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What Consumers Should Know About Dynamic Pricing

Geoff Williams

You've probably noticed it, even if you weren't aware of its name. You see a shirt at a store. It's a little pricey, so you decide not to buy it yet. The next day you return, and the shirt's price has risen $20. Or maybe it's cheaper. That's the thing about dynamic pricing. It describes a price that is dynamic and doesn't remain fixed for very long.

"The most common application is in pricing airline seats, hotel rooms, fashion and seasonal apparel, where supply is limited and demand is uncertain," says Haresh Gurnani, executive director of the Center for Retail Innovation at Wake Forest University School of Business in North Carolina.

But dynamic pricing is catching on beyond airline seats, hotels and clothes. Many zoos have been charging less for less-crowded weekdays. Baseball stadiums do it, charging less for less-popular games and more for the matchups everyone wants to see. Retailers, both online and brick-and-mortar stores alike, are using it. Some department stores have electronic price tags next to their merchandise so sales associates don't have to walk around the store changing prices; it can be done in seconds.

In some cases, "fewer than 250 milliseconds," says Stephan Schambach, Founder and CEO of NewStore, which works with retailers to become better at selling on mobile platforms.

Dynamic pricing meant that on New Year's Eve, if you and numerous people in your neighborhood were hiring Uber to taxi you around after a night at the bar, you likely paid far more than if you'd used the car-sharing service on a quiet Tuesday evening.

So if dynamic pricing worries or excites you, here's what you should know.

It isn't personal. You may feel like a chump if you pay $500 for an airline ticket and learn that your seatmate paid $300, but just as consumers are looking for deals, so too are businesses. You want to save as much as you can. And the business you're buying from wants you to spend as much as you can.

Bruce Reading, president and CEO of VoltDB, an analytics company that works with retailers, describes a business owner's thinking this way: "You need to know who your most valuable customers are; where, and what they've been buying recently; and also what they are doing this very instant."

You can use dynamic pricing to your advantage. If you enjoy the thrill of the chase and finding great deals that other people miss, you can start to see how dynamic pricing can work in your favor -- and how it isn't all that different from shopping in the past.

"Dynamic pricing can be a consumer's best friend ... For those who enjoy bargaining at kiosk shops in city streets, getting the best deal via dynamic pricing can be considered a fun game," Schambach says.

He realizes that some consumers see it as a losing game. Just as some consumers love dynamic pricing, others might consider it their "biggest enemy," he concedes, adding that "for many consumers, consistent fixed pricing is appreciated."

But dynamic pricing isn't going anywhere, so if you want to snag the best deals, it's time to start being a more careful shopper.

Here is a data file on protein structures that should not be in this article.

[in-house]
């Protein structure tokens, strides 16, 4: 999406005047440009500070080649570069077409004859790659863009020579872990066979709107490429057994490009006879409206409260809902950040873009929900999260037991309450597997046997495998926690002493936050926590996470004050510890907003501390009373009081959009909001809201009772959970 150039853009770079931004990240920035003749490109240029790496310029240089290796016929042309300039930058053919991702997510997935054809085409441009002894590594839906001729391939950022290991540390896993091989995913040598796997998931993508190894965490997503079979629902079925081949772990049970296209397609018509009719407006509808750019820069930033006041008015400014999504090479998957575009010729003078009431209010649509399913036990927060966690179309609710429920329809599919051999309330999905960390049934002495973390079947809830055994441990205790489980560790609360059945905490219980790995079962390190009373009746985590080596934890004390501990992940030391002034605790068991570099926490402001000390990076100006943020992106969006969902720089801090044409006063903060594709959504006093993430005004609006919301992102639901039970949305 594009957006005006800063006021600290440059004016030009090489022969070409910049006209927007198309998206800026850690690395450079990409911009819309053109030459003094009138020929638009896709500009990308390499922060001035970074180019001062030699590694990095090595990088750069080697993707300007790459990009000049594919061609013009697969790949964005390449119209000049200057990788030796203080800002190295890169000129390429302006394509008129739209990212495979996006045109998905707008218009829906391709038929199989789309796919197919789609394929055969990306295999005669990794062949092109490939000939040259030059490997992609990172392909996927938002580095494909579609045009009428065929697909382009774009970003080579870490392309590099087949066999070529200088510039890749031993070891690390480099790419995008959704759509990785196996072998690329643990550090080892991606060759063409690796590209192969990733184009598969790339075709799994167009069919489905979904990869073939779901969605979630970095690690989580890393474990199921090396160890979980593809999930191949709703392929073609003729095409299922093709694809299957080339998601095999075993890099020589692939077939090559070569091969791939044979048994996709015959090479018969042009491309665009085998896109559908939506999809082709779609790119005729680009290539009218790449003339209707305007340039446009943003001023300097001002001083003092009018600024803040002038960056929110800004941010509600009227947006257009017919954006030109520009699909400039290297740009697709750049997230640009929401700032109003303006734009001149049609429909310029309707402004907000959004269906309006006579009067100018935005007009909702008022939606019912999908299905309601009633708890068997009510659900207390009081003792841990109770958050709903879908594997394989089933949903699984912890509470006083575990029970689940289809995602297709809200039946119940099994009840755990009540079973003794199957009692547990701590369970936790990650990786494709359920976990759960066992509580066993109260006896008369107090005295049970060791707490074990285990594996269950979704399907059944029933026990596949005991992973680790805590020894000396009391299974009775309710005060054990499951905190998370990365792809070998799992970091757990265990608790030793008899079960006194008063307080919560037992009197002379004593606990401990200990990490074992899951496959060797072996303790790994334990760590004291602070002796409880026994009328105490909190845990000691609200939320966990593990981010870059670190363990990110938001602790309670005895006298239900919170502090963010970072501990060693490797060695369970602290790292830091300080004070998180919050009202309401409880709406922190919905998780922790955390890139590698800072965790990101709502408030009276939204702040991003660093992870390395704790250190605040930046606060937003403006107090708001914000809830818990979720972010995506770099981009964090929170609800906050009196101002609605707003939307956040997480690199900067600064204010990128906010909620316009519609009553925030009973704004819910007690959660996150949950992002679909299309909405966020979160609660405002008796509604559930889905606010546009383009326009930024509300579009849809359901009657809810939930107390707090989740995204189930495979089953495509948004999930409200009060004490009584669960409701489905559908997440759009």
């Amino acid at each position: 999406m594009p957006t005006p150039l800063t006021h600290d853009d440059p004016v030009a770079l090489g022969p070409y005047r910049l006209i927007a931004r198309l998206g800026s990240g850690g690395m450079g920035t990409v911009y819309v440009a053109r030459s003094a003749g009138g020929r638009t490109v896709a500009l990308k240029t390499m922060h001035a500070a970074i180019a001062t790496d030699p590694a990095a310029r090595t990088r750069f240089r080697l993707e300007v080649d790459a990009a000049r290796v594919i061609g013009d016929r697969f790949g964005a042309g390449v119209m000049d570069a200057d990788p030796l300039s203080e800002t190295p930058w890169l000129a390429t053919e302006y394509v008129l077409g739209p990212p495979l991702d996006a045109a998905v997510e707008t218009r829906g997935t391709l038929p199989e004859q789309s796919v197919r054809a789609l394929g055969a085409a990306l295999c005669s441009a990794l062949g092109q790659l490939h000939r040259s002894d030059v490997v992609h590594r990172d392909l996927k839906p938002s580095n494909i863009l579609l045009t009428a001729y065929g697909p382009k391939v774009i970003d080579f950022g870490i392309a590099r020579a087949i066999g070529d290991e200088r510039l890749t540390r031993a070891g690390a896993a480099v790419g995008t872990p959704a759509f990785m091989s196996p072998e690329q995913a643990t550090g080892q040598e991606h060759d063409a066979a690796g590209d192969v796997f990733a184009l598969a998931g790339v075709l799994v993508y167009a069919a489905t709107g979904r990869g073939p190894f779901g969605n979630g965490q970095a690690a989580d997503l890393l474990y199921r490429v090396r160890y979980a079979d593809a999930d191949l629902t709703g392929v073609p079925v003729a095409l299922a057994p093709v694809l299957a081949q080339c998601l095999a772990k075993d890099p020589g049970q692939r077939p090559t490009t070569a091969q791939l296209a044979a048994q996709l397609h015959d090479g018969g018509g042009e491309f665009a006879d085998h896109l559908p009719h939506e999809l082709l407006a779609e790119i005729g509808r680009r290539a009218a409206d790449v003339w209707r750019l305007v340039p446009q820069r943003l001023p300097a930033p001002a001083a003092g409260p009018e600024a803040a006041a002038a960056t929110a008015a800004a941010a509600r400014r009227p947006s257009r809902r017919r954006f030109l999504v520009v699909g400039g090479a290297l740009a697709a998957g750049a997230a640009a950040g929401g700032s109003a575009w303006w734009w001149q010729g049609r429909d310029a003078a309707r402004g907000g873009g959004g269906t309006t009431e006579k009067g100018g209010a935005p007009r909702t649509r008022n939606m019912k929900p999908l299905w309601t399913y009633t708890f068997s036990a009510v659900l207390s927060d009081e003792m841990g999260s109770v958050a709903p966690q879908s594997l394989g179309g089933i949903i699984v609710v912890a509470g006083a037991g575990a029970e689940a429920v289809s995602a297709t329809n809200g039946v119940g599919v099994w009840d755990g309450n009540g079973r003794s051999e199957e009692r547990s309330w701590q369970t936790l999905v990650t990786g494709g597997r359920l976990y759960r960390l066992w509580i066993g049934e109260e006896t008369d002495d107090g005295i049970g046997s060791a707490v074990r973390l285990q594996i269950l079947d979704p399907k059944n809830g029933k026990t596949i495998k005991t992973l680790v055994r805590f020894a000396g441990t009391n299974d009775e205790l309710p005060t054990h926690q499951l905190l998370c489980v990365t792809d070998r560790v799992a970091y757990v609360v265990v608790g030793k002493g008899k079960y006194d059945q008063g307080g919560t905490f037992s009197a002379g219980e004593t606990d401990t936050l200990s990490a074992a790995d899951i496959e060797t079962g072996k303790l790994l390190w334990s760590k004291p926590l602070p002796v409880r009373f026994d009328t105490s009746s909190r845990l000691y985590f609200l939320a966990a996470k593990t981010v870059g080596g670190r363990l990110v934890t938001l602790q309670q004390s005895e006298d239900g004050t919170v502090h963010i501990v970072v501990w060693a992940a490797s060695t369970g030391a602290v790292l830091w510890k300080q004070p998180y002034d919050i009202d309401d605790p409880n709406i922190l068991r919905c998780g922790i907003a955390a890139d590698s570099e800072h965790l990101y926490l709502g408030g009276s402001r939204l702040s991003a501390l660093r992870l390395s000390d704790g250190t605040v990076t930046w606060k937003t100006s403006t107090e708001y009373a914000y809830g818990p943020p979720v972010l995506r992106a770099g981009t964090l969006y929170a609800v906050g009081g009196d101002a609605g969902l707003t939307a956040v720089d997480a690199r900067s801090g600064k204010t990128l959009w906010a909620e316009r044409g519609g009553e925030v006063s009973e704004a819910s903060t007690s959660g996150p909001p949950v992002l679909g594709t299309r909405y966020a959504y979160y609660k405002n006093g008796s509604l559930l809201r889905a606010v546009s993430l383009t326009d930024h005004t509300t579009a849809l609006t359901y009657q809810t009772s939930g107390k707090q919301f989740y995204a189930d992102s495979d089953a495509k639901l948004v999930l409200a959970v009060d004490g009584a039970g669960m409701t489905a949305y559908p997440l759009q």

Tactics to deploy. So how you can be a more careful shopper? It really just means keeping your guard up a little more than you have in the past. Try to ...

Shop on different days than you normally do. When a business engages in dynamic pricing, it means the price will be most expensive when demand is high. You might start finding that products or services are cheaper when there are fewer people in stores. If that doesn't seem to be true, go back to your regular shopping routine. If you do start finding worthwhile deals, maybe it's time to change your shopping habits.

Shop with different browsers. Some consumers have found that if they use a different Web browser when shopping online, they're charged a higher or lower price. You may also want to try setting your Web browser to "private" mode, so that cookies -- bits of data sent to advertisers -- aren't shared with retailers. Then you can see what price the retailer is offering when it doesn't know who the shopper is.

But resist the urge to do all of your shopping this way. You may not love the idea of cookies being sent to retailers, but retailers often use the data to give consumers better deals. For instance, if you frequently shop at Store A but you visit Store B's website, and Store B knows you shop a lot at Store A, Store B might drop its prices just for you to entice you to come around Store B more often.

Leave your item in the online shopping cart for a few days. If you do a fair amount of online shopping, you may have noticed that some retailers, in an attempt to get you to come back, will lower the price by 10 or 15 percent if you go back to the shopping cart and complete the sale. That can be a useful technique to convince the retailer to come down on the price.

Say something. If you buy a flat-screen TV and realize two days later that it's now $70 cheaper at the store from which you bought it, speak up. Many stores have policies in which they'll refund the extra money you spent if the exact item drops in price within a few days or weeks of your purchase. In part, those policies may be in place because management knows there's nothing stopping you from returning the item, getting your money back and then buying the merchandise again, but it's mostly because stores don't want to make their customers mad.

And that's what you ultimately need to remember: You can always complain if you feel pricing is unfair. You may not always win, but businesses want satisfied and happy customers, and dynamic pricing isn't going to change that.



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